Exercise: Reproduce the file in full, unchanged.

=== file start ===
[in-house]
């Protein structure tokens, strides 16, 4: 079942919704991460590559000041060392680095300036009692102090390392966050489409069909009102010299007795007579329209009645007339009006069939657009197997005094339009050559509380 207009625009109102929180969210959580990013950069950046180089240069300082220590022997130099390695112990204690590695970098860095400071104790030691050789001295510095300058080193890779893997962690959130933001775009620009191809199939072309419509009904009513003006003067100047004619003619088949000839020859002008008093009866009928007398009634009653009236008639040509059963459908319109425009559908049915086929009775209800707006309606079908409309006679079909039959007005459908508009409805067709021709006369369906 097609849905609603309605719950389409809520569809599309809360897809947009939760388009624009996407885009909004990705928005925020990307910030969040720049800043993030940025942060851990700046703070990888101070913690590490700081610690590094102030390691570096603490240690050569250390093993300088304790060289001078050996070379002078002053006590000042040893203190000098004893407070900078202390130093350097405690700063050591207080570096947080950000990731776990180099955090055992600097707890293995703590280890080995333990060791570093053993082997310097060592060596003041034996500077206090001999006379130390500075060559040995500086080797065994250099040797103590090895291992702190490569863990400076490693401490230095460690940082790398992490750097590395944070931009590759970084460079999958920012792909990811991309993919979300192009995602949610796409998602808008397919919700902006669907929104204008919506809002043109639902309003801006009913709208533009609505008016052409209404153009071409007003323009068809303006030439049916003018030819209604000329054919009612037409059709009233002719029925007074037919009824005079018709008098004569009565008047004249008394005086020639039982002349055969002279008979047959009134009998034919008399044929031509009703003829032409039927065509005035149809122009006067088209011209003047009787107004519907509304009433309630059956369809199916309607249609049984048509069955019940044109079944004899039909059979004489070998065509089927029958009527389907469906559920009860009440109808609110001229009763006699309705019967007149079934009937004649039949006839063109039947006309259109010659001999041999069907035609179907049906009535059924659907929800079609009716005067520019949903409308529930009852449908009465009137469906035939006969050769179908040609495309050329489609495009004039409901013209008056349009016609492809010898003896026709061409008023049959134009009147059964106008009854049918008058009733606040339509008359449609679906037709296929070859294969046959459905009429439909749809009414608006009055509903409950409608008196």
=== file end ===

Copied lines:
[in-house]
């Protein structure tokens, strides 16, 4: 079942919704991460590559000041060392680095300036009692102090390392966050489409069909009102010299007795007579329209009645007339009006069939657009197997005094339009050559509380 207009625009109102929180969210959580990013950069950046180089240069300082220590022997130099390695112990204690590695970098860095400071104790030691050789001295510095300058080193890779893997962690959130933001775009620009191809199939072309419509009904009513003006003067100047004619003619088949000839020859002008008093009866009928007398009634009653009236008639040509059963459908319109425009559908049915086929009775209800707006309606079908409309006679079909039959007005459908508009409805067709021709006369369906 097609849905609603309605719950389409809520569809599309809360897809947009939760388009624009996407885009909004990705928005925020990307910030969040720049800043993030940025942060851990700046703070990888101070913690590490700081610690590094102030390691570096603490240690050569250390093993300088304790060289001078050996070379002078002053006590000042040893203190000098004893407070900078202390130093350097405690700063050591207080570096947080950000990731776990180099955090055992600097707890293995703590280890080995333990060791570093053993082997310097060592060596003041034996500077206090001999006379130390500075060559040995500086080797065994250099040797103590090895291992702190490569863990400076490693401490230095460690940082790398992490750097590395944070931009590759970084460079999958920012792909990811991309993919979300192009995602949610796409998602808008397919919700902006669907929104204008919506809002043109639902309003801006009913709208533009609505008016052409209404153009071409007003323009068809303006030439049916003018030819209604000329054919009612037409059709009233002719029925007074037919009824005079018709008098004569009565008047004249008394005086020639039982002349055969002279008979047959009134009998034919008399044929031509009703003829032409039927065509005035149809122009006067088209011209003047009787107004519907509304009433309630059956369809199916309607249609049984048509069955019940044109079944004899039909059979004489070998065509089927029958009527389907469906559920009860009440109808609110001229009763006699309705019967007149079934009937004649039949006839063109039947006309259109010659001999041999069907035609179907049906009535059924659907929800079609009716005067520019949903409308529930009852449908009465009137469906035939006969050769179908040609495309050329489609495009004039409901013209008056349009016609492809010898003896026709061409008023049959134009009147059964106008009854049918008058009733606040339509008359449609679906037709296929070859294969046959459905009429439909749809009414608006009055509903409950409608008196």